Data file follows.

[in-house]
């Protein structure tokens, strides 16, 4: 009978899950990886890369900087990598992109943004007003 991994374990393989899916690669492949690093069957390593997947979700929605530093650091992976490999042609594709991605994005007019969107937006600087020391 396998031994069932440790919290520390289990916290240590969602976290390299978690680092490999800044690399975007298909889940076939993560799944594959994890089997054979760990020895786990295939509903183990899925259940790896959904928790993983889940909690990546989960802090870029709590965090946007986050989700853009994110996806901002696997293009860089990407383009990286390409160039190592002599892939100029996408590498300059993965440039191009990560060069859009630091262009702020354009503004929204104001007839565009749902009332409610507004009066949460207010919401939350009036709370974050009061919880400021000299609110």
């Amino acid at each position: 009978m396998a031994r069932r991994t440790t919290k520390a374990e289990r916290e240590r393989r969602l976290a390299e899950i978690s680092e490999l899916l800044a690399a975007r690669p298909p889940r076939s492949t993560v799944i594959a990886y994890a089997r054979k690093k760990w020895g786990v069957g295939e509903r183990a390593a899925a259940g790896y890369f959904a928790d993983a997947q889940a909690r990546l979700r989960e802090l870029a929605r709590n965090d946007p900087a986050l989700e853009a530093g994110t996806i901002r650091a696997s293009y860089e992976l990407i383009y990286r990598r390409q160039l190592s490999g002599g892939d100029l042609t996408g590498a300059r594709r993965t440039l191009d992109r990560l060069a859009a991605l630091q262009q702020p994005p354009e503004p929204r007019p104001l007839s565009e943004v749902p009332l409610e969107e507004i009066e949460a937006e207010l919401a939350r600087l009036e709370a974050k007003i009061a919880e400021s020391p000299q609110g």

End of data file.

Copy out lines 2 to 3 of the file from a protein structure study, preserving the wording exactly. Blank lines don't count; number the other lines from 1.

């Protein structure tokens, strides 16, 4: 009978899950990886890369900087990598992109943004007003 991994374990393989899916690669492949690093069957390593997947979700929605530093650091992976490999042609594709991605994005007019969107937006600087020391 396998031994069932440790919290520390289990916290240590969602976290390299978690680092490999800044690399975007298909889940076939993560799944594959994890089997054979760990020895786990295939509903183990899925259940790896959904928790993983889940909690990546989960802090870029709590965090946007986050989700853009994110996806901002696997293009860089990407383009990286390409160039190592002599892939100029996408590498300059993965440039191009990560060069859009630091262009702020354009503004929204104001007839565009749902009332409610507004009066949460207010919401939350009036709370974050009061919880400021000299609110």
């Amino acid at each position: 009978m396998a031994r069932r991994t440790t919290k520390a374990e289990r916290e240590r393989r969602l976290a390299e899950i978690s680092e490999l899916l800044a690399a975007r690669p298909p889940r076939s492949t993560v799944i594959a990886y994890a089997r054979k690093k760990w020895g786990v069957g295939e509903r183990a390593a899925a259940g790896y890369f959904a928790d993983a997947q889940a909690r990546l979700r989960e802090l870029a929605r709590n965090d946007p900087a986050l989700e853009a530093g994110t996806i901002r650091a696997s293009y860089e992976l990407i383009y990286r990598r390409q160039l190592s490999g002599g892939d100029l042609t996408g590498a300059r594709r993965t440039l191009d992109r990560l060069a859009a991605l630091q262009q702020p994005p354009e503004p929204r007019p104001l007839s565009e943004v749902p009332l409610e969107e507004i009066e949460a937006e207010l919401a939350r600087l009036e709370a974050k007003i009061a919880e400021s020391p000299q609110g």